For Geck, e-mail will probably not exist as a separate messaging channel. "The future will be in aggregation and smart helpers to sift through unwanted content more efficiently," he stated. As an example of the type of service he foresees, Geck highlighted Google Wave, the now-defunct unified messaging and collaboration platform launched by the search giant and later discontinued. While Wave exists now as an Apache Software Foundation incubator project, Geck sees elements within it that presage the type of service/messaging platform that could be the next-generation messaging tool.
Primarily, Wave's unified aggregation of messaging via chat, e-mail, and document sharing is a good example of the kind of service Geck envisions. It did have its problems, he points out -- users had too many permissions to edit past messages in a given stream, for one thing, thus damaging the tool's ability to create true archives. But Wave had quite a few things going for it. It is no accident, surely, that many of the multi-service elements found in the standalone Wave service are now found within other Google services (Google Talk within Gmail, or Video Hangouts within Google Plus, for instance).
Geck is also looking at one Web solution that might tie all of these communications channels together into one meta-channel.
"There is some silver lining on the horizon in the gestalt of Schema.org," Geck said. Schema.org is an initiative from Google, Bing, and Yahoo, launched in 2011 "to create and support a common set of schemas for structured data markup on Web pages. Schema.org aims to be a one-stop resource for Webmasters looking to add markup to their pages to help search engines better understand their sites," according to the service's announcement.
Technology designed to make Web pages easier to search may seem like a bit of reach to apply to a communications channel, but Geck believes that working towards a unifying structured data scheme for Web pages will ultimately be of use for communications as well. If communication services are ultimately to be hosted on the Web, then it stands to reason that definitions of important data, such as the identity of messaging service users, will also be unified.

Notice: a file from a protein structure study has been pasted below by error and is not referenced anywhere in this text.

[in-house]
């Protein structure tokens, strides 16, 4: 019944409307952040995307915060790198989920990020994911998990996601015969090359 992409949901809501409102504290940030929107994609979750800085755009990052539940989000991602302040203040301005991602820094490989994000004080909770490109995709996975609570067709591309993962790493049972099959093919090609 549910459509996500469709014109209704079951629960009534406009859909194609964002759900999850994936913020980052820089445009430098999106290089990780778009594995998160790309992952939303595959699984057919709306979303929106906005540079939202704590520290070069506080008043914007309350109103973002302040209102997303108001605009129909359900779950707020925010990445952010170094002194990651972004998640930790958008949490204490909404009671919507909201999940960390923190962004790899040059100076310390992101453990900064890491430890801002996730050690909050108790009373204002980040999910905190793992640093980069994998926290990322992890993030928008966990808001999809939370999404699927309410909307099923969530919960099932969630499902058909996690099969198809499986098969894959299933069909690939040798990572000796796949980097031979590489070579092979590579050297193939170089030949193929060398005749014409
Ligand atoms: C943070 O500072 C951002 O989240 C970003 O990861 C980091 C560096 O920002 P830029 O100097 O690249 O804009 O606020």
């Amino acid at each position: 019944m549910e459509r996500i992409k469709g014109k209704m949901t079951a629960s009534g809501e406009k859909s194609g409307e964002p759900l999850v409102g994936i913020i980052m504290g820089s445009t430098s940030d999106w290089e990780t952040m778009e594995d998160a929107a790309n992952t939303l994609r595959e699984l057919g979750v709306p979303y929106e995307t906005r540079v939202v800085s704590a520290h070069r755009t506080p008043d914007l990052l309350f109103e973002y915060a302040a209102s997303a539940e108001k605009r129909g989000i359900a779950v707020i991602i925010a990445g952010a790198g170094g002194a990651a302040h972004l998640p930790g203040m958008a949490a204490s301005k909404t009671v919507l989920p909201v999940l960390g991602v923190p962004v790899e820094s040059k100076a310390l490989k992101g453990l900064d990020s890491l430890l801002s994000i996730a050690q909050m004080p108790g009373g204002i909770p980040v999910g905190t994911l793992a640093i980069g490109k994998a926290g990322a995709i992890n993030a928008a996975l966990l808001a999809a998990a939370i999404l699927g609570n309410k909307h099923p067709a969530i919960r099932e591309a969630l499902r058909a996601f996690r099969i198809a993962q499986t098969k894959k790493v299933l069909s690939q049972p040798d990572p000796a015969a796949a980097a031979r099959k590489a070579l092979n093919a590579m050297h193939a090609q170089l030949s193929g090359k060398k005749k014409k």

Schema.org can provide this capability, Geck emphasized, adding that it will accomplish this in a far more standardized way than the XML-oriented Semantic Web proposed by the W3C, which Geck feels is not yet mature enough to be implemented as Schema.org's plan.
Geck's skepticism of an XML-based solution is apparent; XML can be defined with many variations: "HTML should not be a second-class citizen when it comes to integration of [messaging] services. If it is good enough for our users, it should be good enough for service integration. Because content not relevant for users is not relevant at all."
Under a structured-data Web, aggregating messaging clients would be able to determine who was whom on whatever (Web-based) communications channel they used. Thus, if you wanted to send a message to Brian Proffitt, Geck said, you would just send a message to his identity and let the client determine which communication channel(s) to use.
E-mail, in Geck's vision, would not go away, but rather become a much more transparent communications channel that would be one among many possible ways to connect with a person and share documents.
The transition will be disruptive to be sure, but ultimately not fatal to e-mail, which will remain a key component of business communications for some time to come.
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